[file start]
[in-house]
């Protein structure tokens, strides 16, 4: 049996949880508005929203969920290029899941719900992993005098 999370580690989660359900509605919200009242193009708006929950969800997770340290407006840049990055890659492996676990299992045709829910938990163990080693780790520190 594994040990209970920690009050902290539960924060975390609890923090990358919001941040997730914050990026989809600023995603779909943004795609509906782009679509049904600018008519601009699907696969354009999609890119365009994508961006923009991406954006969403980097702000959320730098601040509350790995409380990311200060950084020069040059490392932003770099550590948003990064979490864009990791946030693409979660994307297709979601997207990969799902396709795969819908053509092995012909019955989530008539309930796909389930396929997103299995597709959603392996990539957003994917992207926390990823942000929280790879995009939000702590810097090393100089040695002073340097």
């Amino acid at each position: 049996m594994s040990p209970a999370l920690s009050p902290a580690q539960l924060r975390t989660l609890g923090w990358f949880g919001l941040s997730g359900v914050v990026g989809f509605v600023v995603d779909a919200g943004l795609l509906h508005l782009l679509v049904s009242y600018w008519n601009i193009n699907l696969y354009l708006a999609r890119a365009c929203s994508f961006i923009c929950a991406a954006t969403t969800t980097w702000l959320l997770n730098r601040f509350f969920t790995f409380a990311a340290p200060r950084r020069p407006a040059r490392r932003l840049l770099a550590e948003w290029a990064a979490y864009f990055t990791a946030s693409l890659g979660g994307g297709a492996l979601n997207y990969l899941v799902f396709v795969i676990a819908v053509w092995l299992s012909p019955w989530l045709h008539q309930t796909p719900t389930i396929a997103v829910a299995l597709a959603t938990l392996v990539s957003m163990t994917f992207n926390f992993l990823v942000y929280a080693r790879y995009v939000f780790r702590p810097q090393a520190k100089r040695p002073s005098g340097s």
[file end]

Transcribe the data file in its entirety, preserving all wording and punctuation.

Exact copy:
[in-house]
């Protein structure tokens, strides 16, 4: 049996949880508005929203969920290029899941719900992993005098 999370580690989660359900509605919200009242193009708006929950969800997770340290407006840049990055890659492996676990299992045709829910938990163990080693780790520190 594994040990209970920690009050902290539960924060975390609890923090990358919001941040997730914050990026989809600023995603779909943004795609509906782009679509049904600018008519601009699907696969354009999609890119365009994508961006923009991406954006969403980097702000959320730098601040509350790995409380990311200060950084020069040059490392932003770099550590948003990064979490864009990791946030693409979660994307297709979601997207990969799902396709795969819908053509092995012909019955989530008539309930796909389930396929997103299995597709959603392996990539957003994917992207926390990823942000929280790879995009939000702590810097090393100089040695002073340097």
């Amino acid at each position: 049996m594994s040990p209970a999370l920690s009050p902290a580690q539960l924060r975390t989660l609890g923090w990358f949880g919001l941040s997730g359900v914050v990026g989809f509605v600023v995603d779909a919200g943004l795609l509906h508005l782009l679509v049904s009242y600018w008519n601009i193009n699907l696969y354009l708006a999609r890119a365009c929203s994508f961006i923009c929950a991406a954006t969403t969800t980097w702000l959320l997770n730098r601040f509350f969920t790995f409380a990311a340290p200060r950084r020069p407006a040059r490392r932003l840049l770099a550590e948003w290029a990064a979490y864009f990055t990791a946030s693409l890659g979660g994307g297709a492996l979601n997207y990969l899941v799902f396709v795969i676990a819908v053509w092995l299992s012909p019955w989530l045709h008539q309930t796909p719900t389930i396929a997103v829910a299995l597709a959603t938990l392996v990539s957003m163990t994917f992207n926390f992993l990823v942000y929280a080693r790879y995009v939000f780790r702590p810097q090393a520190k100089r040695p002073s005098g340097s």